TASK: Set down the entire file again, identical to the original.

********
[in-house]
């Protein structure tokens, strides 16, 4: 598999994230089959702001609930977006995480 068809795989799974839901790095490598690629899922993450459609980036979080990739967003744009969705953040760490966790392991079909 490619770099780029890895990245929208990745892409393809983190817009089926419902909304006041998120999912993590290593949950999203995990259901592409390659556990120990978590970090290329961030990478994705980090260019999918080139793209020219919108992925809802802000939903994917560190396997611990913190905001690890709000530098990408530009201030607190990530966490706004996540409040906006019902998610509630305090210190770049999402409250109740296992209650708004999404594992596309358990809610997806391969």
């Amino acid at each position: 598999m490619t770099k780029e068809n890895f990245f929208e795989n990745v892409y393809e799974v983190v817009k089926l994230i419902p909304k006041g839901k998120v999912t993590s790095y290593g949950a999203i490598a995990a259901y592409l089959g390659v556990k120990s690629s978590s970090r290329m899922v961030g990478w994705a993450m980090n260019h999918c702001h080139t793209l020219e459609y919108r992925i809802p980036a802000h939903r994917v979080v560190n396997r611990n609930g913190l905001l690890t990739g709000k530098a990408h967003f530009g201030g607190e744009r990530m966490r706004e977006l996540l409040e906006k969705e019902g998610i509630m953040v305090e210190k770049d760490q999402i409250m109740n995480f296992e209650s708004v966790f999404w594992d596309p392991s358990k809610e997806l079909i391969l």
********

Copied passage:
[in-house]
């Protein structure tokens, strides 16, 4: 598999994230089959702001609930977006995480 068809795989799974839901790095490598690629899922993450459609980036979080990739967003744009969705953040760490966790392991079909 490619770099780029890895990245929208990745892409393809983190817009089926419902909304006041998120999912993590290593949950999203995990259901592409390659556990120990978590970090290329961030990478994705980090260019999918080139793209020219919108992925809802802000939903994917560190396997611990913190905001690890709000530098990408530009201030607190990530966490706004996540409040906006019902998610509630305090210190770049999402409250109740296992209650708004999404594992596309358990809610997806391969």
């Amino acid at each position: 598999m490619t770099k780029e068809n890895f990245f929208e795989n990745v892409y393809e799974v983190v817009k089926l994230i419902p909304k006041g839901k998120v999912t993590s790095y290593g949950a999203i490598a995990a259901y592409l089959g390659v556990k120990s690629s978590s970090r290329m899922v961030g990478w994705a993450m980090n260019h999918c702001h080139t793209l020219e459609y919108r992925i809802p980036a802000h939903r994917v979080v560190n396997r611990n609930g913190l905001l690890t990739g709000k530098a990408h967003f530009g201030g607190e744009r990530m966490r706004e977006l996540l409040e906006k969705e019902g998610i509630m953040v305090e210190k770049d760490q999402i409250m109740n995480f296992e209650s708004v966790f999404w594992d596309p392991s358990k809610e997806l079909i391969l």